8-PAGE-BOOK
8-PAGE-BOOK

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Whafedale rollers
Whafedale rollers

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Ready to print
Ready to print

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8-PAGE-BOOK
8-PAGE-BOOK

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The Penrith Museum of Printing 

opening hours:
Sundays from 10 am or by        arrangement and for groups during the week (please contact us first)

Tour bookings will be taken

 either on line or phone

Contact us: 0415 625 573

Nepean valley RSL
Nepean valley RSL

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Nepean valley RSL
Nepean valley RSL

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IMG_4589
IMG_4589

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Nepean valley RSL
Nepean valley RSL

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Many Great Tours 

The last few months at the Penrith Museum of Printing have seen an increase in tours, with 16 tours, and over 200 visitors taking part in the two hour talk and demonstration. We cover the printing process from the year 1450 with the invention of movable type on mass via Gutenberg, to the last pages in a newspaper reproduced from lead type in the 1980’s (500+ years).

Visitors have the opportunity to actually watch hand setting and even have a try themselves.  The Linotype machine and Ludlow machine both running hot and producing text and headings.  The 1841 Columbian and 1864 Albion, the Chandler and Price, Original Heidelberg and Vertical Miehle are all operational and demonstrated.

Guests can observe the Wharfdale Newspaper Press in full flight, this was the Press which printed the Nepean Times for 80 years from 1882 to 1962 and the beginning of this Museum 22 years ago.

Also the progression of Letterpress Newspaper Presses up to 1990 and the history of the Sydney Morning Herald early days from 1830 are all explained during the tour.

Add a little bantering between Compositors and Printers, a little humour and guests head off to lunch full of knowledge from a unique experience. We pride ourselves on being a live interactive demonstration, not a static display. 

If you would like to book a tour, a course or become a member, just click on the links on this page. We would be delighted to see you.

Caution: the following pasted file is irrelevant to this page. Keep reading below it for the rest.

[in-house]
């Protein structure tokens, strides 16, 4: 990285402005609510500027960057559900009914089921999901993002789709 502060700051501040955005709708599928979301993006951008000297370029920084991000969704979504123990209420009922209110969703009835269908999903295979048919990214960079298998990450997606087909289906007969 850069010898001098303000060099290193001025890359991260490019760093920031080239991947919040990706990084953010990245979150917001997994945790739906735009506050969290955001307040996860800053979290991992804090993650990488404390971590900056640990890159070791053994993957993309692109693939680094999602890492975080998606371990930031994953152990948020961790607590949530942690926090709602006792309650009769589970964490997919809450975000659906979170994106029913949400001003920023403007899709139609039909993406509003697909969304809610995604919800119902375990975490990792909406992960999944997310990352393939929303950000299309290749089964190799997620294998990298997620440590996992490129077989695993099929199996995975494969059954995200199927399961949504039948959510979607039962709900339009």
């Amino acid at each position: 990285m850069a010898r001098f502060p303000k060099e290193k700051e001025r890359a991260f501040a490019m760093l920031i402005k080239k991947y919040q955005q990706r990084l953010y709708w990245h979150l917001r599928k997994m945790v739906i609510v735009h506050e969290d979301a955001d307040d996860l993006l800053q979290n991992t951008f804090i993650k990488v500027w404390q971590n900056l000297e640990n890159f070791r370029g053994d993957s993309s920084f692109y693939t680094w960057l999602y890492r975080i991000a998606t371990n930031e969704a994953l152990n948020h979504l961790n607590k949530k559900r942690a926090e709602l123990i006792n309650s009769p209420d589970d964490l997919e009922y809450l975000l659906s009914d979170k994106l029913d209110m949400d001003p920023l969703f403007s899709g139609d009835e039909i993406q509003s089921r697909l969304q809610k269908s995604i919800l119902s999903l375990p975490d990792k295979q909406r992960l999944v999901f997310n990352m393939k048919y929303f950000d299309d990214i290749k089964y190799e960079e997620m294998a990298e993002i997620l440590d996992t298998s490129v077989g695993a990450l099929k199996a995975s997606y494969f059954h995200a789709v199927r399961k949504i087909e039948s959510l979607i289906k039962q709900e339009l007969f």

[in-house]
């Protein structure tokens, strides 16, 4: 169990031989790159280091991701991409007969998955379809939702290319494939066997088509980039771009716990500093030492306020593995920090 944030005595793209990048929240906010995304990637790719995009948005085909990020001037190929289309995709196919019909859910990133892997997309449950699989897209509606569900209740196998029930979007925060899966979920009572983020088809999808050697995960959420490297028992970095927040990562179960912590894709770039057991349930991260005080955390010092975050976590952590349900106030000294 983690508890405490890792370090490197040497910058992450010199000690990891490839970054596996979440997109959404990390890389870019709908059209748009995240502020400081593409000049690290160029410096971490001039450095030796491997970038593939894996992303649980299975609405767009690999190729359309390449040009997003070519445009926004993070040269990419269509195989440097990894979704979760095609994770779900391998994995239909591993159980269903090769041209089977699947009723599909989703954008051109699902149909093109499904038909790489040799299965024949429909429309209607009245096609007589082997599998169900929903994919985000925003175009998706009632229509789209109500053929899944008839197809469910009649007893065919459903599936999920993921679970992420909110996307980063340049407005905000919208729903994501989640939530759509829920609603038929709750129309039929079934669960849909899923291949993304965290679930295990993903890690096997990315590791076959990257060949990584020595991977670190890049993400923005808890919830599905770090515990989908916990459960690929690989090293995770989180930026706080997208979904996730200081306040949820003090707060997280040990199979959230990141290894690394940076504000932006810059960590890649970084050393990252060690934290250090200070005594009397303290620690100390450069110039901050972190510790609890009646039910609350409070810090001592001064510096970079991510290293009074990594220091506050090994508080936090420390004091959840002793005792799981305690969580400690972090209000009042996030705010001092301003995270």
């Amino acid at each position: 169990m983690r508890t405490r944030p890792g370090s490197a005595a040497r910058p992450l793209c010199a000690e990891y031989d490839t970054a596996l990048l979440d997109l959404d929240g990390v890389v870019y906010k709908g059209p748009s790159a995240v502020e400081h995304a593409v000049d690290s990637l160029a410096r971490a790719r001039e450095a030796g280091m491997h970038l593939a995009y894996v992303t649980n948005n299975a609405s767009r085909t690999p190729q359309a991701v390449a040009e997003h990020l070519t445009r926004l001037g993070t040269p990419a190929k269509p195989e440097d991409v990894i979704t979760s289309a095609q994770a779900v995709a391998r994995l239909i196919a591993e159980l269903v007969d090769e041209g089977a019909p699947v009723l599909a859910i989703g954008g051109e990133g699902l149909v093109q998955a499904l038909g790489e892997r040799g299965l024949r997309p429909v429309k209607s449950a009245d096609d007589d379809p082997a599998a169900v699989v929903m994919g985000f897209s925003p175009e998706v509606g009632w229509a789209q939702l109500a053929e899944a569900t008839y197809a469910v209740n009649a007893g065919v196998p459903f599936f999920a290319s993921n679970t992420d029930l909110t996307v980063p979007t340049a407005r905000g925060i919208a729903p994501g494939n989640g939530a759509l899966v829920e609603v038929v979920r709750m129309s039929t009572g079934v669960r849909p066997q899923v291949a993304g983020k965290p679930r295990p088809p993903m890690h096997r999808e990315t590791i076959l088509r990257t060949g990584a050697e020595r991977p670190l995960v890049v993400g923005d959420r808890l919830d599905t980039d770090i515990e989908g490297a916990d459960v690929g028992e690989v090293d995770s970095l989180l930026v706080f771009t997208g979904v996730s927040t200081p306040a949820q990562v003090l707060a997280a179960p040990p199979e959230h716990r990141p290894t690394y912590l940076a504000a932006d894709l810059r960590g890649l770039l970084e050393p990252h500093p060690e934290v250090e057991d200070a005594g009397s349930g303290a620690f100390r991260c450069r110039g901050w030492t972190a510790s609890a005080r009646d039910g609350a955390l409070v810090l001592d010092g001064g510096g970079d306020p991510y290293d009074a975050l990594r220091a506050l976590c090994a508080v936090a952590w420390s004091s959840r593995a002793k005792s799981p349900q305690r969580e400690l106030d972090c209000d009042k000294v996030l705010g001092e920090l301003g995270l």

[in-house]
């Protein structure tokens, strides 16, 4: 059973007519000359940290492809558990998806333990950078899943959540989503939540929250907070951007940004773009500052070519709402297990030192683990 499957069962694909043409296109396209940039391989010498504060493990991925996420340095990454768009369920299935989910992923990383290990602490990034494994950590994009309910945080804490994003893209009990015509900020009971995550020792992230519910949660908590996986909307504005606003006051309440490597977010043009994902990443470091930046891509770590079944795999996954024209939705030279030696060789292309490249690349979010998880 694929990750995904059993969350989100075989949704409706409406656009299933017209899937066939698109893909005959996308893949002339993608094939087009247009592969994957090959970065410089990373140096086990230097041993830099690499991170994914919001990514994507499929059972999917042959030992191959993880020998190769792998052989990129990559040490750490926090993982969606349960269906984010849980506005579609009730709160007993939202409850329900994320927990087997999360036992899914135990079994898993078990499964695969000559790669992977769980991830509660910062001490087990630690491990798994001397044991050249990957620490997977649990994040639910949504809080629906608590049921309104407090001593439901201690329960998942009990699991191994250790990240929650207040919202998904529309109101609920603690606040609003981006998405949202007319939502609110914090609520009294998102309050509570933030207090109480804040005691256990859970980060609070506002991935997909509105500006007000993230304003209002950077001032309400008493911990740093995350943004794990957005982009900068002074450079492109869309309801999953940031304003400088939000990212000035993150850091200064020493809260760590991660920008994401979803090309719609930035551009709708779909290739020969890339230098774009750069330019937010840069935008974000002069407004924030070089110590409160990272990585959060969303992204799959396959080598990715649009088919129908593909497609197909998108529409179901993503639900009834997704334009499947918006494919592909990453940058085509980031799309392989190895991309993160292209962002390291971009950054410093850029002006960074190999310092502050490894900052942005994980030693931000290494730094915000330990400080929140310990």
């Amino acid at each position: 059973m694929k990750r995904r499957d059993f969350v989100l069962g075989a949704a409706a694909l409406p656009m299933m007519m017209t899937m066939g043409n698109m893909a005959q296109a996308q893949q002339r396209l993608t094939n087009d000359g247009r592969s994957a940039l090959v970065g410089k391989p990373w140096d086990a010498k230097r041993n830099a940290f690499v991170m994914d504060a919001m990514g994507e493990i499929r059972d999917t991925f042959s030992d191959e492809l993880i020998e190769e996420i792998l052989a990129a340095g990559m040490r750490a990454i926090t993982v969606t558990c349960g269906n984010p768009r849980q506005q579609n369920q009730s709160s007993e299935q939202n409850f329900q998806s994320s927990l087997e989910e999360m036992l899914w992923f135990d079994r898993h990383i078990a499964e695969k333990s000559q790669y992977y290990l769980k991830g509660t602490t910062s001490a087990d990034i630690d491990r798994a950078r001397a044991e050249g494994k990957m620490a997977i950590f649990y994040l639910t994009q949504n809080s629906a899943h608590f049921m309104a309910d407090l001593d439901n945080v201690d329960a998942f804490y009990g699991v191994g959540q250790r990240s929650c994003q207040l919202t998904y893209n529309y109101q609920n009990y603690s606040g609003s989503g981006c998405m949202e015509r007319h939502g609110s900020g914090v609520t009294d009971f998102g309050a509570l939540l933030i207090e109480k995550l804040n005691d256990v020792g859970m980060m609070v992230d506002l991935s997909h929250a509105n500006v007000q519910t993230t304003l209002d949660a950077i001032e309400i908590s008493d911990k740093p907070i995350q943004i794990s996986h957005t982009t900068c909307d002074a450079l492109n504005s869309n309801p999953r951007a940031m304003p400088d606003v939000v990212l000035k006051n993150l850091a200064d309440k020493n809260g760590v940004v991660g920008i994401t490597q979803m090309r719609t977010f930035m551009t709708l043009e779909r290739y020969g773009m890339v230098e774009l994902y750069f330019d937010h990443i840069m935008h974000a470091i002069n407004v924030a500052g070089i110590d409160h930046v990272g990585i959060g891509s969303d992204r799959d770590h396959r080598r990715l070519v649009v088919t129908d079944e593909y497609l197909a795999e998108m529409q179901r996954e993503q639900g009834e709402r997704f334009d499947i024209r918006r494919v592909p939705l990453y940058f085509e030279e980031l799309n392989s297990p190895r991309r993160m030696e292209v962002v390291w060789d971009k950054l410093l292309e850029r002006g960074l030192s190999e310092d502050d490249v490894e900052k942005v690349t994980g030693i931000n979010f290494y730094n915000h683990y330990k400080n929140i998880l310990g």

Everyone welcome 

Help
Help

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Screen Shot 2022-07-22 at 17.26.32
Screen Shot 2022-07-22 at 17.26.32

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Help
Help

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Our expected move from our current site has suddenly turned into a real possibility in less than a year.  With the announcement that the NSW Government is looking at acquiring The Paceway, which is where the Museum has been situated since 2001. The Paceway has been very supportive of us over this time with rent free assistance and clearly this is the main reason we have survived for nearly 22 years, along with our valued sponsor, visitors and tour groups.

Today we are urgently seeking a new opportunity.  If we find the need to seek a grant to build elsewhere, this comes with a time factor, whereby we would have to close down and store equipment while a build takes place and the question is where?  During this time a main concern is in losing our dedicated team of volunteers with their invaluable knowledge, who may find other interests.

We are the largest Printing Museum with working equipment in Australia dated back to the 1840's.  Our strength is that we are not a static display but an operational display.

We must save this Museum, the Educational and Historical benefits we hold need to be kept alive for the future generations. We all need to help to save our Print History!

177th Penrith Show 

Opening the doors
Opening the doors

Just opening the museums doors on Sunday

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Grace on the Arab
Grace on the Arab

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Interest in the 1857 Newspapers
Interest in the 1857 Newspapers

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Opening the doors
Opening the doors

Just opening the museums doors on Sunday

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Constitutional Hill Aged Care

To avoid disappointment please send us a email or call for bookings, 0415 625 573 or

email: pmop@printingmuseum.org.au

Buy a Mini Gutenberg press 

and help our presses keep running

more information click here

Gutenberg model
Gutenberg model

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Gutenberg3D-1
Gutenberg3D-1

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DSC05079
DSC05079

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Gutenberg model
Gutenberg model

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Penrith Museum of Printing attracts over 800 visitors during the 177th Penrith Show last weekend, the 27 and 28 August 2022. Visitors witnessed how the printed word evolved from 1450 to the 1980’s Handset type, Linotype machines and 160 year old presses all in action, some of the children having their names set then printed on a poster which went down well.  All for free.

The volunteers put in two big days explaining the process to very interested people of all ages. When you see this kind of reaction from visitors who knew of our predicament saying:

“it’s such a place, with significant historical and educational artefacts, which make this an intangible heritage collection and has to be saved” 

Seeing all equipment actually running was the winner as opposed to static displays. Visitors were staying for extended periods of time in most cases. A great weekend all round, hope to see you all again next year.

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